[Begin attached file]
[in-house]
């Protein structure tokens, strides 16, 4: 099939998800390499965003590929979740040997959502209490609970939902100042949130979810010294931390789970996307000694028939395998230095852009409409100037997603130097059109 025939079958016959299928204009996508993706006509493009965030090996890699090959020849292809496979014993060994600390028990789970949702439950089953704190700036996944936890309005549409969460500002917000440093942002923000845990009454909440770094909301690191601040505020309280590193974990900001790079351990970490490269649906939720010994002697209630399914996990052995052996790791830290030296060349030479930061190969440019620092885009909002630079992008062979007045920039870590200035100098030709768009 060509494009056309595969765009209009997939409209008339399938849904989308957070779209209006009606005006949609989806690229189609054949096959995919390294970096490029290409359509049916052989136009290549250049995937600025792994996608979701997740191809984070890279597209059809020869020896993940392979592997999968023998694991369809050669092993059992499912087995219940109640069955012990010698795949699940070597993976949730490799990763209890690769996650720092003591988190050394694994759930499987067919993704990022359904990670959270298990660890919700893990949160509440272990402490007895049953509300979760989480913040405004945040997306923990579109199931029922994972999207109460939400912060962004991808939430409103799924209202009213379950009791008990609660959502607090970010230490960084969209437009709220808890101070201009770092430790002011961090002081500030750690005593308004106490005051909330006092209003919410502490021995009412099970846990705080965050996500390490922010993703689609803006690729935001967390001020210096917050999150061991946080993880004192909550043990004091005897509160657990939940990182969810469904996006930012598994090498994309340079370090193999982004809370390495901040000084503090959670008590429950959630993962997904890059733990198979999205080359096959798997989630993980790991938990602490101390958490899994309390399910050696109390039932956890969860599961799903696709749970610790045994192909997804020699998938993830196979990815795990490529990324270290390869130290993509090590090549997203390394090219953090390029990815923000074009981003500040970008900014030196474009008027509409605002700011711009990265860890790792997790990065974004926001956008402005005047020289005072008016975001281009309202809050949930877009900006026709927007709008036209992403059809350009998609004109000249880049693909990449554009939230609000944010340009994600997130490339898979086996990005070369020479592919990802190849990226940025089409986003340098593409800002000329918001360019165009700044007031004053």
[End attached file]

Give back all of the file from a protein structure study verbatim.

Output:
[in-house]
């Protein structure tokens, strides 16, 4: 099939998800390499965003590929979740040997959502209490609970939902100042949130979810010294931390789970996307000694028939395998230095852009409409100037997603130097059109 025939079958016959299928204009996508993706006509493009965030090996890699090959020849292809496979014993060994600390028990789970949702439950089953704190700036996944936890309005549409969460500002917000440093942002923000845990009454909440770094909301690191601040505020309280590193974990900001790079351990970490490269649906939720010994002697209630399914996990052995052996790791830290030296060349030479930061190969440019620092885009909002630079992008062979007045920039870590200035100098030709768009 060509494009056309595969765009209009997939409209008339399938849904989308957070779209209006009606005006949609989806690229189609054949096959995919390294970096490029290409359509049916052989136009290549250049995937600025792994996608979701997740191809984070890279597209059809020869020896993940392979592997999968023998694991369809050669092993059992499912087995219940109640069955012990010698795949699940070597993976949730490799990763209890690769996650720092003591988190050394694994759930499987067919993704990022359904990670959270298990660890919700893990949160509440272990402490007895049953509300979760989480913040405004945040997306923990579109199931029922994972999207109460939400912060962004991808939430409103799924209202009213379950009791008990609660959502607090970010230490960084969209437009709220808890101070201009770092430790002011961090002081500030750690005593308004106490005051909330006092209003919410502490021995009412099970846990705080965050996500390490922010993703689609803006690729935001967390001020210096917050999150061991946080993880004192909550043990004091005897509160657990939940990182969810469904996006930012598994090498994309340079370090193999982004809370390495901040000084503090959670008590429950959630993962997904890059733990198979999205080359096959798997989630993980790991938990602490101390958490899994309390399910050696109390039932956890969860599961799903696709749970610790045994192909997804020699998938993830196979990815795990490529990324270290390869130290993509090590090549997203390394090219953090390029990815923000074009981003500040970008900014030196474009008027509409605002700011711009990265860890790792997790990065974004926001956008402005005047020289005072008016975001281009309202809050949930877009900006026709927007709008036209992403059809350009998609004109000249880049693909990449554009939230609000944010340009994600997130490339898979086996990005070369020479592919990802190849990226940025089409986003340098593409800002000329918001360019165009700044007031004053």